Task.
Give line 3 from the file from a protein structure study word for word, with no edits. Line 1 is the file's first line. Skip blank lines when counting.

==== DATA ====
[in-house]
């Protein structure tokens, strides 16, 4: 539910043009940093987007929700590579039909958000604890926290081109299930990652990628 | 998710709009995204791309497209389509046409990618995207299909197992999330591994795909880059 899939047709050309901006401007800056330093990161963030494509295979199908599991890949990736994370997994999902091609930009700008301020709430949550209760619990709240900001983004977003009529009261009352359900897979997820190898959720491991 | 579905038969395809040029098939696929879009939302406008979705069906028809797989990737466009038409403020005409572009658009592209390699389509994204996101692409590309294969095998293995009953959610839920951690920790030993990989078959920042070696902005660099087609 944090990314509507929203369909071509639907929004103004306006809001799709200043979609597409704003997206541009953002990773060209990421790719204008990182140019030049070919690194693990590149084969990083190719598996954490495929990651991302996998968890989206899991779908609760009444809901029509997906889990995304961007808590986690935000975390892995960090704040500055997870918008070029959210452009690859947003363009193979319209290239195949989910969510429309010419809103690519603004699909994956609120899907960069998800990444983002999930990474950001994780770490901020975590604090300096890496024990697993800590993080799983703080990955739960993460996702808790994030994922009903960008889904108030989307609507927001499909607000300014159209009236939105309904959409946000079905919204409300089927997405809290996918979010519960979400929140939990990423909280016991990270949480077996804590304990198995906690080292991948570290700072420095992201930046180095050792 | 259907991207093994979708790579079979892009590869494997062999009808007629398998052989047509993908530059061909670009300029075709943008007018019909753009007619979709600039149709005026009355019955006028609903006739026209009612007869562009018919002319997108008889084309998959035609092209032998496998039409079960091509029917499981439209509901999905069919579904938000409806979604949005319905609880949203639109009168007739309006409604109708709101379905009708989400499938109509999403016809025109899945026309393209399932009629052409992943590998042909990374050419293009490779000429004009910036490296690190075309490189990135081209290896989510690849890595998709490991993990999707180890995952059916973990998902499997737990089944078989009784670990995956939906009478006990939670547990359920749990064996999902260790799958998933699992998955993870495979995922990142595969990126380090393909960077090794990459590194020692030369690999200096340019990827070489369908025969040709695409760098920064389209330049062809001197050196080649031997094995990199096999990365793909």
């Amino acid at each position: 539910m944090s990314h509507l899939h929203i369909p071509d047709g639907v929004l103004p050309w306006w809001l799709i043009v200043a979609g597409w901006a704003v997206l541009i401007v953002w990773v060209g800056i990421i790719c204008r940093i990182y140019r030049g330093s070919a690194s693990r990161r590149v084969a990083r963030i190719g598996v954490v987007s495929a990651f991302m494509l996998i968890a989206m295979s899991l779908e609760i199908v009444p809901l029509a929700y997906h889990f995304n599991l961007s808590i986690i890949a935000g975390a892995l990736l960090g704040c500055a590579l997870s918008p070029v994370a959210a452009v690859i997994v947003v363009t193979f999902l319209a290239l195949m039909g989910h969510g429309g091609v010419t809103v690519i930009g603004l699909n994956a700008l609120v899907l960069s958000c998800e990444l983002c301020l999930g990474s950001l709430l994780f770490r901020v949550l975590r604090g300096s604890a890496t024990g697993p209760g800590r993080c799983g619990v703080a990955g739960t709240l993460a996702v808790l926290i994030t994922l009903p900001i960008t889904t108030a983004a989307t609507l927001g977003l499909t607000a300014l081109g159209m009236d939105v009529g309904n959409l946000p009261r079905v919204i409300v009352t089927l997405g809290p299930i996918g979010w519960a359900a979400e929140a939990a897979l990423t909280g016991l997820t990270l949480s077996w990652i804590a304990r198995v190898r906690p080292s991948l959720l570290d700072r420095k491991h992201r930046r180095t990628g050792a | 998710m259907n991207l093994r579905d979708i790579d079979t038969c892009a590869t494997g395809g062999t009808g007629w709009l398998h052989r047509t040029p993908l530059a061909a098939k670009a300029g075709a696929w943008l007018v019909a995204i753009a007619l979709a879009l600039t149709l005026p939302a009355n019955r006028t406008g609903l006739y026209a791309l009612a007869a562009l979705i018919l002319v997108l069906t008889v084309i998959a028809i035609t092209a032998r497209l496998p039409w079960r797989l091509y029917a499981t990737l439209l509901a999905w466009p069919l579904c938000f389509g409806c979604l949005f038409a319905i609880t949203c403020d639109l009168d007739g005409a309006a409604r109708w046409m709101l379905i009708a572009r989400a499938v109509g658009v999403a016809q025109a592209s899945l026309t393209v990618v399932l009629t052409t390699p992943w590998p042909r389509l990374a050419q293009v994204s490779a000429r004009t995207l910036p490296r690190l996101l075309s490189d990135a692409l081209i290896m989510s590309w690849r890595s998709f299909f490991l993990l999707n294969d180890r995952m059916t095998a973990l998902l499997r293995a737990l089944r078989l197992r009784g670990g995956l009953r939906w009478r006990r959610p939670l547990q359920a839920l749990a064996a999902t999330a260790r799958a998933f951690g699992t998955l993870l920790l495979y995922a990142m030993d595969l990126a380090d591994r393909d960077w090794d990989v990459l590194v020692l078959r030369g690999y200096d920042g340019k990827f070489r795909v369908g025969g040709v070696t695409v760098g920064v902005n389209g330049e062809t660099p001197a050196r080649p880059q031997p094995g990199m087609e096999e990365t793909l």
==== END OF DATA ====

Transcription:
């Amino acid at each position: 539910m944090s990314h509507l899939h929203i369909p071509d047709g639907v929004l103004p050309w306006w809001l799709i043009v200043a979609g597409w901006a704003v997206l541009i401007v953002w990773v060209g800056i990421i790719c204008r940093i990182y140019r030049g330093s070919a690194s693990r990161r590149v084969a990083r963030i190719g598996v954490v987007s495929a990651f991302m494509l996998i968890a989206m295979s899991l779908e609760i199908v009444p809901l029509a929700y997906h889990f995304n599991l961007s808590i986690i890949a935000g975390a892995l990736l960090g704040c500055a590579l997870s918008p070029v994370a959210a452009v690859i997994v947003v363009t193979f999902l319209a290239l195949m039909g989910h969510g429309g091609v010419t809103v690519i930009g603004l699909n994956a700008l609120v899907l960069s958000c998800e990444l983002c301020l999930g990474s950001l709430l994780f770490r901020v949550l975590r604090g300096s604890a890496t024990g697993p209760g800590r993080c799983g619990v703080a990955g739960t709240l993460a996702v808790l926290i994030t994922l009903p900001i960008t889904t108030a983004a989307t609507l927001g977003l499909t607000a300014l081109g159209m009236d939105v009529g309904n959409l946000p009261r079905v919204i409300v009352t089927l997405g809290p299930i996918g979010w519960a359900a979400e929140a939990a897979l990423t909280g016991l997820t990270l949480s077996w990652i804590a304990r198995v190898r906690p080292s991948l959720l570290d700072r420095k491991h992201r930046r180095t990628g050792a | 998710m259907n991207l093994r579905d979708i790579d079979t038969c892009a590869t494997g395809g062999t009808g007629w709009l398998h052989r047509t040029p993908l530059a061909a098939k670009a300029g075709a696929w943008l007018v019909a995204i753009a007619l979709a879009l600039t149709l005026p939302a009355n019955r006028t406008g609903l006739y026209a791309l009612a007869a562009l979705i018919l002319v997108l069906t008889v084309i998959a028809i035609t092209a032998r497209l496998p039409w079960r797989l091509y029917a499981t990737l439209l509901a999905w466009p069919l579904c938000f389509g409806c979604l949005f038409a319905i609880t949203c403020d639109l009168d007739g005409a309006a409604r109708w046409m709101l379905i009708a572009r989400a499938v109509g658009v999403a016809q025109a592209s899945l026309t393209v990618v399932l009629t052409t390699p992943w590998p042909r389509l990374a050419q293009v994204s490779a000429r004009t995207l910036p490296r690190l996101l075309s490189d990135a692409l081209i290896m989510s590309w690849r890595s998709f299909f490991l993990l999707n294969d180890r995952m059916t095998a973990l998902l499997r293995a737990l089944r078989l197992r009784g670990g995956l009953r939906w009478r006990r959610p939670l547990q359920a839920l749990a064996a999902t999330a260790r799958a998933f951690g699992t998955l993870l920790l495979y995922a990142m030993d595969l990126a380090d591994r393909d960077w090794d990989v990459l590194v020692l078959r030369g690999y200096d920042g340019k990827f070489r795909v369908g025969g040709v070696t695409v760098g920064v902005n389209g330049e062809t660099p001197a050196r080649p880059q031997p094995g990199m087609e096999e990365t793909l």